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Word order variation in spatial descriptions with adverbs

  • Previous research has shown that in a three-term spatial reasoning task, the second premise of a German premise pair is especially easy to comprehend if (1) the prepositional object rather than the grammatical subject denotes the given entity, and if (2) the term denoting the given entity precedes the term denoting the new entity. Accordingly, the second premise is easiest to comprehend with noncanonical word order-that is, with the prepositional object in preverbal position denoting the given entity (e.g., To the right of the given object is the new subject). This finding is explained in terms of contextual licensing of noncanonical word order. Here, we discuss and tested two alternative accounts of contextual licensing, given-new and partially ordered set relations (Poset). The given-new account claims that noncanonical word order is licensed by the term denoting the given entity preceding the term denoting the new entity. On the Poset account, noncanonical word order is licensed if the preverbal constituent introduces a new entityPrevious research has shown that in a three-term spatial reasoning task, the second premise of a German premise pair is especially easy to comprehend if (1) the prepositional object rather than the grammatical subject denotes the given entity, and if (2) the term denoting the given entity precedes the term denoting the new entity. Accordingly, the second premise is easiest to comprehend with noncanonical word order-that is, with the prepositional object in preverbal position denoting the given entity (e.g., To the right of the given object is the new subject). This finding is explained in terms of contextual licensing of noncanonical word order. Here, we discuss and tested two alternative accounts of contextual licensing, given-new and partially ordered set relations (Poset). The given-new account claims that noncanonical word order is licensed by the term denoting the given entity preceding the term denoting the new entity. On the Poset account, noncanonical word order is licensed if the preverbal constituent introduces a new entity that stands in a transitive, irreflexive, and asymmetric relation to a given entity. Comprehension times for second premises with spatial adverbs in four different word orders support both accounts of contextual licensing; Poset licensing was stronger than given-new licensing.show moreshow less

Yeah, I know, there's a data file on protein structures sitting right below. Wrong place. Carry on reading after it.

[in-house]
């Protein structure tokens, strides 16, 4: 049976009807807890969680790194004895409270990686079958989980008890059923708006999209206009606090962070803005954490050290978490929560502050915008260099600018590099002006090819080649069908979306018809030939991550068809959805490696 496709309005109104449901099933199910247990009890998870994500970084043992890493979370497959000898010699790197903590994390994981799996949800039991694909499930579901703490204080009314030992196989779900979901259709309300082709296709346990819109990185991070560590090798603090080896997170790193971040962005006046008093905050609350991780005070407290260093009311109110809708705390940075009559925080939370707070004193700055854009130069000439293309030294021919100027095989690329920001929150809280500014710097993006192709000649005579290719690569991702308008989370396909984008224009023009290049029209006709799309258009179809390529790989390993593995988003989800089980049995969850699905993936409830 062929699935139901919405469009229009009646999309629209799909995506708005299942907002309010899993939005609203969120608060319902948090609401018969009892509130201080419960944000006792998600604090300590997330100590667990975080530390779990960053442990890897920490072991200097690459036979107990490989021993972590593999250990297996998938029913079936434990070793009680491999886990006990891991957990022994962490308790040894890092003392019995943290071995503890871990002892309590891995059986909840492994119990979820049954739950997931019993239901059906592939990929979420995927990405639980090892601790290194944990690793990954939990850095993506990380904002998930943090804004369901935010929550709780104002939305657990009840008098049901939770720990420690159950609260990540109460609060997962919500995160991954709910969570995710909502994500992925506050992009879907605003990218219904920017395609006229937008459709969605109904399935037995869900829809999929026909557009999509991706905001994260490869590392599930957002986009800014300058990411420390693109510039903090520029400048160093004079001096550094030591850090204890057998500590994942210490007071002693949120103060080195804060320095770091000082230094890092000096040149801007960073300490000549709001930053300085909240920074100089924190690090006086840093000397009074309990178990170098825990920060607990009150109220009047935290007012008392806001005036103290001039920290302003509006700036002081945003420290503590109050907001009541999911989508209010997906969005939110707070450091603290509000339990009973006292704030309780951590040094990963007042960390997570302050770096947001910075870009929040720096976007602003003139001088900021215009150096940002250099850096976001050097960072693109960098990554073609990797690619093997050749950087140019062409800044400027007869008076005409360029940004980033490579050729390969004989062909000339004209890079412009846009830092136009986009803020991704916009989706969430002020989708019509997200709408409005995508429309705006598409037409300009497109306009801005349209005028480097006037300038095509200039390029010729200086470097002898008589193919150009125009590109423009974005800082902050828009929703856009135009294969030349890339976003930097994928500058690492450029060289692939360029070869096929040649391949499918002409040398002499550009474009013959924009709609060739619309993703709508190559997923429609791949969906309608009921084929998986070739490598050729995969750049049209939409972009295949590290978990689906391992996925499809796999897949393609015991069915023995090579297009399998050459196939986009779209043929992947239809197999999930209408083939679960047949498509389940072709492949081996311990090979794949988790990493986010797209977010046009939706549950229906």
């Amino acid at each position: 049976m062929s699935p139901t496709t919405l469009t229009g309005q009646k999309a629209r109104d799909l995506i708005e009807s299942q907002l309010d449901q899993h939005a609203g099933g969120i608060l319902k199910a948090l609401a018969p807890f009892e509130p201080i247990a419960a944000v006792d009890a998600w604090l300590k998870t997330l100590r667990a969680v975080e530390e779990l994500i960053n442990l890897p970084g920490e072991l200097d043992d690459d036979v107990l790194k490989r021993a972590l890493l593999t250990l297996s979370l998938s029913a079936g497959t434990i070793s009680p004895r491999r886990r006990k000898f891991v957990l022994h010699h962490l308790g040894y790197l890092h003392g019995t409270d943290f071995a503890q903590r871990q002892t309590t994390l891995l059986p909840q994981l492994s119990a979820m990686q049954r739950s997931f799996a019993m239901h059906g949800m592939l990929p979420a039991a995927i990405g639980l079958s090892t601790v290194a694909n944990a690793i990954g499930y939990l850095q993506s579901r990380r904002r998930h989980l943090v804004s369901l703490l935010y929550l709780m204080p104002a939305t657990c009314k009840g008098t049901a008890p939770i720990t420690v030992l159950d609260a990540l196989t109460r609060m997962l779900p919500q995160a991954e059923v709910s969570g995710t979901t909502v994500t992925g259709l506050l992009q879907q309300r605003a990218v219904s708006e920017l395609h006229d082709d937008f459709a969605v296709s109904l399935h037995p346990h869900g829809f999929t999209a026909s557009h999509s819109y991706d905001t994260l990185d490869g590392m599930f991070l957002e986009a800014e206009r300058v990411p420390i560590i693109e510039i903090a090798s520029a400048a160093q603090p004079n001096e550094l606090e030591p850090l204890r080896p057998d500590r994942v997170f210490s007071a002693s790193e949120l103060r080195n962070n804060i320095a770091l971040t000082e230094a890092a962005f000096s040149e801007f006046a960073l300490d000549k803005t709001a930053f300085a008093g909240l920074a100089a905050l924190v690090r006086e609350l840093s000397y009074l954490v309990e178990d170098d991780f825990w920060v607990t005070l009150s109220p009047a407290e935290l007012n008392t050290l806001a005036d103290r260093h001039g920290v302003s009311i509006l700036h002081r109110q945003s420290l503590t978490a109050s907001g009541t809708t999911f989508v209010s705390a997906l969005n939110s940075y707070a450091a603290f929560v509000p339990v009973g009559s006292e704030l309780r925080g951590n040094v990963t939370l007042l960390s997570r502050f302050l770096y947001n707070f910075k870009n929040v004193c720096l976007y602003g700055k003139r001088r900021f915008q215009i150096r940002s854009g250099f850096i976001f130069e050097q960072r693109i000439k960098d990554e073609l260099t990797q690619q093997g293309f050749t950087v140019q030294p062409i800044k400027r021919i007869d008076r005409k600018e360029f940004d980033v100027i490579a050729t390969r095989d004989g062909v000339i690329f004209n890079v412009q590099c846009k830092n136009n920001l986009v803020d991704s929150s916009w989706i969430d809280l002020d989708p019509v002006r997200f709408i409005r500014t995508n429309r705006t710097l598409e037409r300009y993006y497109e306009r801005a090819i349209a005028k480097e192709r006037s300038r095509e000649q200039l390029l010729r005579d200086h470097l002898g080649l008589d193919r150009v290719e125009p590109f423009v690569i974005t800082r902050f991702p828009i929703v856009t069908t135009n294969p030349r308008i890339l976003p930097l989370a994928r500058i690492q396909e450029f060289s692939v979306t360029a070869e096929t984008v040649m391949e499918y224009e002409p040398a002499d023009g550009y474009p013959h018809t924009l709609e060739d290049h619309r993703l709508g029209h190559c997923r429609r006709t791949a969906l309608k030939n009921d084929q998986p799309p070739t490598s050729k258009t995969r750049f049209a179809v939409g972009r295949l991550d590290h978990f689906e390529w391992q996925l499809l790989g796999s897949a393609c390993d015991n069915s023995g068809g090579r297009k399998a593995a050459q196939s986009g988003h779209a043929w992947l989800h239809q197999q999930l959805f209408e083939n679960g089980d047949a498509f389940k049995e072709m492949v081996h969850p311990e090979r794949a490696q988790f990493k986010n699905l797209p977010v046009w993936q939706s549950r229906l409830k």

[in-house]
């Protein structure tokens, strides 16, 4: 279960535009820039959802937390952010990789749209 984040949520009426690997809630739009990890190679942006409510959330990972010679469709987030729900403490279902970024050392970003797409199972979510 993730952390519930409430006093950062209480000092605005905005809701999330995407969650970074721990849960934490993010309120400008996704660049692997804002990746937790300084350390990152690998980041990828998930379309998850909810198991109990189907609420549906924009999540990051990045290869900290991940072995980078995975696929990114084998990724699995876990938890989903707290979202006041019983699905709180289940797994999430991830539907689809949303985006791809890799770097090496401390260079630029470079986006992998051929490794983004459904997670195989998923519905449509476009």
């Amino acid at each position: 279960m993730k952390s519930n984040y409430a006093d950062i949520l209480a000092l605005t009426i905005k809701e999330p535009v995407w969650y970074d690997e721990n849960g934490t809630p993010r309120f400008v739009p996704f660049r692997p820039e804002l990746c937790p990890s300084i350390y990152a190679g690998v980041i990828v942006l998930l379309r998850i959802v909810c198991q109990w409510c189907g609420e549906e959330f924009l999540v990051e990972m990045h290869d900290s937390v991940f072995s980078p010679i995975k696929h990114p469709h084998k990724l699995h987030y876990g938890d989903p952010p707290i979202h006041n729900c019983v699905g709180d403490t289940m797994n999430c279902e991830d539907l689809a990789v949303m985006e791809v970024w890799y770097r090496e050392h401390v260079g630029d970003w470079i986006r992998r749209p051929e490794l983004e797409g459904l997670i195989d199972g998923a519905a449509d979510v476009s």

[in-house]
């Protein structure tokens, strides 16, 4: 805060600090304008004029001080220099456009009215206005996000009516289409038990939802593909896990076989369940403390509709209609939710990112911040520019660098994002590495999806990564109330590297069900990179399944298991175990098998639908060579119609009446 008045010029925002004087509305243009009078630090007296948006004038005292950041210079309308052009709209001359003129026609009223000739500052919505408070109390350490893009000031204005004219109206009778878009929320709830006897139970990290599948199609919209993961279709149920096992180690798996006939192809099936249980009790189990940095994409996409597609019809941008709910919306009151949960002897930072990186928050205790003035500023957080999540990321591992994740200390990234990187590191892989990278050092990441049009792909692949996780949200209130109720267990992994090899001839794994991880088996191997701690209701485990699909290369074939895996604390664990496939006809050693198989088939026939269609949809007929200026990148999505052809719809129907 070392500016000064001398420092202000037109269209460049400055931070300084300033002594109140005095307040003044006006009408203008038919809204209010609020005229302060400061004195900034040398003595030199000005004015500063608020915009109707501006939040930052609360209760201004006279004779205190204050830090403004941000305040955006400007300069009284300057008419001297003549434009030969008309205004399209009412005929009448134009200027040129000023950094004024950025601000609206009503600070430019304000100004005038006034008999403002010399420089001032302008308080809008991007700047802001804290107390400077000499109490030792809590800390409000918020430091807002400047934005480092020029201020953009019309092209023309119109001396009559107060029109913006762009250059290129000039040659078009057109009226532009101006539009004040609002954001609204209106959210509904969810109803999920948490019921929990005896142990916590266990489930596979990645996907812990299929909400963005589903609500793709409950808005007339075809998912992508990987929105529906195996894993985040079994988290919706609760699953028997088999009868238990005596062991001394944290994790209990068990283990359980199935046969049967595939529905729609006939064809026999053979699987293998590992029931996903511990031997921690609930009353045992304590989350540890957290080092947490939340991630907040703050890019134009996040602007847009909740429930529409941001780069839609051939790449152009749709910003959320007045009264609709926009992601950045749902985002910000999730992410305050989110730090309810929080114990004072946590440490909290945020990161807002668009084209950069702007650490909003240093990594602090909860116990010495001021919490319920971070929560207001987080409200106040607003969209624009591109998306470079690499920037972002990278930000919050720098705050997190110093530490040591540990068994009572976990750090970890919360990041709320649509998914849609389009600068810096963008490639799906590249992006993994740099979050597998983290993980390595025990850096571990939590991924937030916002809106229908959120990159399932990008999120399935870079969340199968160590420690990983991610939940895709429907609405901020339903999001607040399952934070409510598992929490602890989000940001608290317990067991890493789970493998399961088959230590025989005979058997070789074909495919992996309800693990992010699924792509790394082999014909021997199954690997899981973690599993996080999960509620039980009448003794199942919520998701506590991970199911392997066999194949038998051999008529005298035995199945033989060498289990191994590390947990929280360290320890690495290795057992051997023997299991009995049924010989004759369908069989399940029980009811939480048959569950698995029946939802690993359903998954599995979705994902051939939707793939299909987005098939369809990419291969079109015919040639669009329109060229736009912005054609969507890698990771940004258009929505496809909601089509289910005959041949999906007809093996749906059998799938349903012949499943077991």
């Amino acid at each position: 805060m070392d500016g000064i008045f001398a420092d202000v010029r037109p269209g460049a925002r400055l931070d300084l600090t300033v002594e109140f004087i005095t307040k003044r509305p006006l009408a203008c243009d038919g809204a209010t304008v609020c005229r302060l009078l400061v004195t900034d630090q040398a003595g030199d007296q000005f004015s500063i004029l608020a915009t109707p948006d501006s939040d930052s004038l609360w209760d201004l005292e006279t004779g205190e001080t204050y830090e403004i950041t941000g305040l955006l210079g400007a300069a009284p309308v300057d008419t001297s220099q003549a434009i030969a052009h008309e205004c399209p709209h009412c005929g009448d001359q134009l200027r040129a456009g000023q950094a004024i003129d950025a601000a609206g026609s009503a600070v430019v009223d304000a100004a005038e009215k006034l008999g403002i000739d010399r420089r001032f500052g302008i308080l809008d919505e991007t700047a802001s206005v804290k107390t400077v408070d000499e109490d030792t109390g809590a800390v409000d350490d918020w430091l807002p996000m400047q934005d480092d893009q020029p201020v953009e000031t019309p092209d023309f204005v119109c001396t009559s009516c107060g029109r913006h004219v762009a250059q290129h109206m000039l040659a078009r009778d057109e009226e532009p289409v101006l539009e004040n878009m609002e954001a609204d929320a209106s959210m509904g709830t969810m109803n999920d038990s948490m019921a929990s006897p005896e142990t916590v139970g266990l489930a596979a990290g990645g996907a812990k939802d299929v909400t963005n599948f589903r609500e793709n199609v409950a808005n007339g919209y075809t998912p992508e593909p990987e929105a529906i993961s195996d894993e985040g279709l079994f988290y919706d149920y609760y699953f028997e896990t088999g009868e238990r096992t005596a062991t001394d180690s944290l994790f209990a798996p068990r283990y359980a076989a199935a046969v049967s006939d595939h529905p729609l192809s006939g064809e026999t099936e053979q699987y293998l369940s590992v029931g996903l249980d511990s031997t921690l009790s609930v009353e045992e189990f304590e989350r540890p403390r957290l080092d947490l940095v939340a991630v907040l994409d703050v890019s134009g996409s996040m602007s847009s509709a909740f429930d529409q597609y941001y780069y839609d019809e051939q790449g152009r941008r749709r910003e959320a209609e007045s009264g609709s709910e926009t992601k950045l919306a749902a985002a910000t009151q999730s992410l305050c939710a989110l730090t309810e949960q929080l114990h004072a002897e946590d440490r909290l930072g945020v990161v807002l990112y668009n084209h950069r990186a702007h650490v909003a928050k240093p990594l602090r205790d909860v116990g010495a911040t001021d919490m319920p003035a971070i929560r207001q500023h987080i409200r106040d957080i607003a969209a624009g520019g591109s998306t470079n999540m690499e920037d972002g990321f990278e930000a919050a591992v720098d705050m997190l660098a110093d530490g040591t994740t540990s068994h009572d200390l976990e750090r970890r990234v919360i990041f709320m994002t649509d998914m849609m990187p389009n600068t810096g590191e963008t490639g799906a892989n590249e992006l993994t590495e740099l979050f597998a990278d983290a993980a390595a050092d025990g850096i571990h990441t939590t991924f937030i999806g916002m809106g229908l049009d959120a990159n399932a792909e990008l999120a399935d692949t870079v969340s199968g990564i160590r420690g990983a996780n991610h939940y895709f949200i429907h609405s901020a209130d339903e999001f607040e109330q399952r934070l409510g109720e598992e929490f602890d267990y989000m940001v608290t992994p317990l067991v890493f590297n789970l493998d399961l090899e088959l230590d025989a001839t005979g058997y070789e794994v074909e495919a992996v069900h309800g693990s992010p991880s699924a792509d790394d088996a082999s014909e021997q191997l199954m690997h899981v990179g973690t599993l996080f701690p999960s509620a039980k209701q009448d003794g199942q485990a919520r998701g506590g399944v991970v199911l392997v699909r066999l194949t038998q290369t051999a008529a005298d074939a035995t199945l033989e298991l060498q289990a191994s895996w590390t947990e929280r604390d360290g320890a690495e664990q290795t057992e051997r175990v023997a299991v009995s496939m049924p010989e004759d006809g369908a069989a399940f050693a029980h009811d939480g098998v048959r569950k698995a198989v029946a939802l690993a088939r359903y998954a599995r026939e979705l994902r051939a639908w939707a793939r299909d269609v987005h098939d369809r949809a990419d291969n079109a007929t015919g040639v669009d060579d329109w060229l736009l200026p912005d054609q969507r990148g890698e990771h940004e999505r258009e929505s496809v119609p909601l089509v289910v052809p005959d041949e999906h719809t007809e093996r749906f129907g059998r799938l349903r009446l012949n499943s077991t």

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Metadaten
Author:Robin Hörnig, Thomas Weskott, Reinhold KlieglORCiDGND, Gisbert FanselowGND
URL:http://www.springerlink.com/content/0090-502x/
DOI:https://doi.org/10.3758/BF03193264
ISSN:0090-502X
Document Type:Article
Language:English
Year of first Publication:2006
Year of Completion:2006
Release Date:2017/03/25
Source:Memory & Cognition. - ISSN 0090-502X. - 34 (2006), 5, S. 1183 - 1192
Organizational units:Humanwissenschaftliche Fakultät / Institut für Psychologie
Peer Review:Referiert